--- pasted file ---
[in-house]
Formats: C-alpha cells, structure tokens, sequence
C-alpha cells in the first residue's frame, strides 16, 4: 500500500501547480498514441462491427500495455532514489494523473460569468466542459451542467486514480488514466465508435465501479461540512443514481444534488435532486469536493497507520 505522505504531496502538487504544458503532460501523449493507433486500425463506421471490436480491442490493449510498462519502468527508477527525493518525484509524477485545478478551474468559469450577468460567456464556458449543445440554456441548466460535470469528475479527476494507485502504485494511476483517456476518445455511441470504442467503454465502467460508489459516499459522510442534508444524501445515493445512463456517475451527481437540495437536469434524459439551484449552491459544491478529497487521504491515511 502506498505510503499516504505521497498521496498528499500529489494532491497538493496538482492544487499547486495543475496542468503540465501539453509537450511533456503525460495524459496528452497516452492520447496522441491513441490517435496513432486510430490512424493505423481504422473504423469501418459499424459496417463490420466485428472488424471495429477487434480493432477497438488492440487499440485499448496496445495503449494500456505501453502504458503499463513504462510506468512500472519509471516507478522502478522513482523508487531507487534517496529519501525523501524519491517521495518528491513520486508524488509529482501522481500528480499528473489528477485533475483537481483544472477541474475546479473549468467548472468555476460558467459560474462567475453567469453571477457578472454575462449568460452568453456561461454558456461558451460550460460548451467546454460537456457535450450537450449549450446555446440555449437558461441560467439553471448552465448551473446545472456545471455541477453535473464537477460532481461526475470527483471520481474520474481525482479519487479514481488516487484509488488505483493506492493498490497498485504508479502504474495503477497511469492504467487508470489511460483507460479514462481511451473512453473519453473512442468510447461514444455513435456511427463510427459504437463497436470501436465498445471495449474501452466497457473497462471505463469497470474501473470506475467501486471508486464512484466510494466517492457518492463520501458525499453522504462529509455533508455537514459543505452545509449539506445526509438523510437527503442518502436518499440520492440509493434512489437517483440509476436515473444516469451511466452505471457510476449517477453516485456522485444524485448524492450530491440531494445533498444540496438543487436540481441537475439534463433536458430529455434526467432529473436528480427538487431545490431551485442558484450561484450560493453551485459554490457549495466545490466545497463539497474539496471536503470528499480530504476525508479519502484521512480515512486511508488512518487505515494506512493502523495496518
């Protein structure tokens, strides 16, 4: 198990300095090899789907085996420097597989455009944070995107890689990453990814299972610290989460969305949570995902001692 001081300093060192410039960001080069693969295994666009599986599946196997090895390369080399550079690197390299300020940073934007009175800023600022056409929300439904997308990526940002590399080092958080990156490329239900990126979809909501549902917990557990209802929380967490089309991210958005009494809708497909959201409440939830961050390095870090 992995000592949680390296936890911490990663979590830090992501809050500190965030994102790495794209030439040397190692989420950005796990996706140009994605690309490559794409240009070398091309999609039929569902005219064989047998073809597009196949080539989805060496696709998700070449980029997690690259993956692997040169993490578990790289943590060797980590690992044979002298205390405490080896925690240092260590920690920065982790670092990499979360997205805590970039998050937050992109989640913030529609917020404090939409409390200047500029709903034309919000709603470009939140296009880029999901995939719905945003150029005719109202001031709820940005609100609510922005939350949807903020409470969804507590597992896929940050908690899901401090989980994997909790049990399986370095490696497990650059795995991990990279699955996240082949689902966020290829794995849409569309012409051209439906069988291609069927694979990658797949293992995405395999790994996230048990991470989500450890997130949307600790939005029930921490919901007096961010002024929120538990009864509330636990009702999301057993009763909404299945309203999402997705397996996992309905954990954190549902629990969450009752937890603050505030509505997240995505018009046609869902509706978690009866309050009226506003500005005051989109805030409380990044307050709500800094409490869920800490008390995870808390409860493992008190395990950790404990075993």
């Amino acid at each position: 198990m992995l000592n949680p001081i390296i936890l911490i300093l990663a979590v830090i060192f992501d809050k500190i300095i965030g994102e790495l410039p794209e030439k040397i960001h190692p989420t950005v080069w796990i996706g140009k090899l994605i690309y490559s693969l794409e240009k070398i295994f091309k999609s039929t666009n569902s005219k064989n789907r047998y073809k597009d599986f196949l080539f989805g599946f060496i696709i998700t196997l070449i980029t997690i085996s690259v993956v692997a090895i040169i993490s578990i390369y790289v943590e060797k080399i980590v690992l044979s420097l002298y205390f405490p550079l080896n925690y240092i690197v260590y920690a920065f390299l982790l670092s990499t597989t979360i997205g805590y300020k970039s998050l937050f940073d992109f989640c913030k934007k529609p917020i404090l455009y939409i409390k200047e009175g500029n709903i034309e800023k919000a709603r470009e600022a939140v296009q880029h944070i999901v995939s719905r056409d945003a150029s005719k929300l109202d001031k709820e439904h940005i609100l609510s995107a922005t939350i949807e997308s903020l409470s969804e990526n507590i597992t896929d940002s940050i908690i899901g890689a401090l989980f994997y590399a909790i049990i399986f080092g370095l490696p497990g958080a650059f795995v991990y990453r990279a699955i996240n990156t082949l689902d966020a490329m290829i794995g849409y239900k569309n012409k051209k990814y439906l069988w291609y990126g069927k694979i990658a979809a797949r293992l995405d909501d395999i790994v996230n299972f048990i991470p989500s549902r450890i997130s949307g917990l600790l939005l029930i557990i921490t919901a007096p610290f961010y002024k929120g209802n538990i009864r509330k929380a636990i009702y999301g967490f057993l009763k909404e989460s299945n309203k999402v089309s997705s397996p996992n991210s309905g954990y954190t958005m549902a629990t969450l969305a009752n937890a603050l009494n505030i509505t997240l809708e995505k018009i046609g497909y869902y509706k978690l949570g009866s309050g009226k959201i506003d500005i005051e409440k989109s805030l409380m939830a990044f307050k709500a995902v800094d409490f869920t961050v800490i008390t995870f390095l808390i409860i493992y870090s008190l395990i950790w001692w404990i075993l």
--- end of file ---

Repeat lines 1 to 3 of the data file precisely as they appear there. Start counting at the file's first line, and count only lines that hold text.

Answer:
[in-house]
Formats: C-alpha cells, structure tokens, sequence
C-alpha cells in the first residue's frame, strides 16, 4: 500500500501547480498514441462491427500495455532514489494523473460569468466542459451542467486514480488514466465508435465501479461540512443514481444534488435532486469536493497507520 505522505504531496502538487504544458503532460501523449493507433486500425463506421471490436480491442490493449510498462519502468527508477527525493518525484509524477485545478478551474468559469450577468460567456464556458449543445440554456441548466460535470469528475479527476494507485502504485494511476483517456476518445455511441470504442467503454465502467460508489459516499459522510442534508444524501445515493445512463456517475451527481437540495437536469434524459439551484449552491459544491478529497487521504491515511 502506498505510503499516504505521497498521496498528499500529489494532491497538493496538482492544487499547486495543475496542468503540465501539453509537450511533456503525460495524459496528452497516452492520447496522441491513441490517435496513432486510430490512424493505423481504422473504423469501418459499424459496417463490420466485428472488424471495429477487434480493432477497438488492440487499440485499448496496445495503449494500456505501453502504458503499463513504462510506468512500472519509471516507478522502478522513482523508487531507487534517496529519501525523501524519491517521495518528491513520486508524488509529482501522481500528480499528473489528477485533475483537481483544472477541474475546479473549468467548472468555476460558467459560474462567475453567469453571477457578472454575462449568460452568453456561461454558456461558451460550460460548451467546454460537456457535450450537450449549450446555446440555449437558461441560467439553471448552465448551473446545472456545471455541477453535473464537477460532481461526475470527483471520481474520474481525482479519487479514481488516487484509488488505483493506492493498490497498485504508479502504474495503477497511469492504467487508470489511460483507460479514462481511451473512453473519453473512442468510447461514444455513435456511427463510427459504437463497436470501436465498445471495449474501452466497457473497462471505463469497470474501473470506475467501486471508486464512484466510494466517492457518492463520501458525499453522504462529509455533508455537514459543505452545509449539506445526509438523510437527503442518502436518499440520492440509493434512489437517483440509476436515473444516469451511466452505471457510476449517477453516485456522485444524485448524492450530491440531494445533498444540496438543487436540481441537475439534463433536458430529455434526467432529473436528480427538487431545490431551485442558484450561484450560493453551485459554490457549495466545490466545497463539497474539496471536503470528499480530504476525508479519502484521512480515512486511508488512518487505515494506512493502523495496518